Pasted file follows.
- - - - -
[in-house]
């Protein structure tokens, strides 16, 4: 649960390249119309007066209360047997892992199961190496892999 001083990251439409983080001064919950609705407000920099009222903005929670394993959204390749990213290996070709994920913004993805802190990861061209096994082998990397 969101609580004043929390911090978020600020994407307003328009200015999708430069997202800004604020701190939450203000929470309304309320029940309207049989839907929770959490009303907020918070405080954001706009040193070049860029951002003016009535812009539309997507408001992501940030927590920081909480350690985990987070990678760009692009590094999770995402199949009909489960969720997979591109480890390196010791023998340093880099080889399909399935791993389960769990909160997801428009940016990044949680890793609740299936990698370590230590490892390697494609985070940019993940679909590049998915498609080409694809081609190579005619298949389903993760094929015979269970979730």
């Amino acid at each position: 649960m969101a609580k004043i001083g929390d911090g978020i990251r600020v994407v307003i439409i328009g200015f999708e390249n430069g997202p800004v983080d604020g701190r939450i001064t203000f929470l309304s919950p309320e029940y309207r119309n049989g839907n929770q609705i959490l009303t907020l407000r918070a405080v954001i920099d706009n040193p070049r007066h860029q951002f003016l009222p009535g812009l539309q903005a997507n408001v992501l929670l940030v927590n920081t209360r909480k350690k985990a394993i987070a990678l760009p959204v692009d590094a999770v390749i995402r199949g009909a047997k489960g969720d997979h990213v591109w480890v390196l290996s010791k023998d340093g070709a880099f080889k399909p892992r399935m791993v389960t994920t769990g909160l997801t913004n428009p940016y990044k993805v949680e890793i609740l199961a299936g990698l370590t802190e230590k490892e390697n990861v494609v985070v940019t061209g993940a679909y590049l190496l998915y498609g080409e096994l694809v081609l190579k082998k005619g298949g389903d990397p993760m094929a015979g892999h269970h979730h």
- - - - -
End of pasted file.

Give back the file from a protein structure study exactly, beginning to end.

[in-house]
């Protein structure tokens, strides 16, 4: 649960390249119309007066209360047997892992199961190496892999 001083990251439409983080001064919950609705407000920099009222903005929670394993959204390749990213290996070709994920913004993805802190990861061209096994082998990397 969101609580004043929390911090978020600020994407307003328009200015999708430069997202800004604020701190939450203000929470309304309320029940309207049989839907929770959490009303907020918070405080954001706009040193070049860029951002003016009535812009539309997507408001992501940030927590920081909480350690985990987070990678760009692009590094999770995402199949009909489960969720997979591109480890390196010791023998340093880099080889399909399935791993389960769990909160997801428009940016990044949680890793609740299936990698370590230590490892390697494609985070940019993940679909590049998915498609080409694809081609190579005619298949389903993760094929015979269970979730």
């Amino acid at each position: 649960m969101a609580k004043i001083g929390d911090g978020i990251r600020v994407v307003i439409i328009g200015f999708e390249n430069g997202p800004v983080d604020g701190r939450i001064t203000f929470l309304s919950p309320e029940y309207r119309n049989g839907n929770q609705i959490l009303t907020l407000r918070a405080v954001i920099d706009n040193p070049r007066h860029q951002f003016l009222p009535g812009l539309q903005a997507n408001v992501l929670l940030v927590n920081t209360r909480k350690k985990a394993i987070a990678l760009p959204v692009d590094a999770v390749i995402r199949g009909a047997k489960g969720d997979h990213v591109w480890v390196l290996s010791k023998d340093g070709a880099f080889k399909p892992r399935m791993v389960t994920t769990g909160l997801t913004n428009p940016y990044k993805v949680e890793i609740l199961a299936g990698l370590t802190e230590k490892e390697n990861v494609v985070v940019t061209g993940a679909y590049l190496l998915y498609g080409e096994l694809v081609l190579k082998k005619g298949g389903d990397p993760m094929a015979g892999h269970h979730h």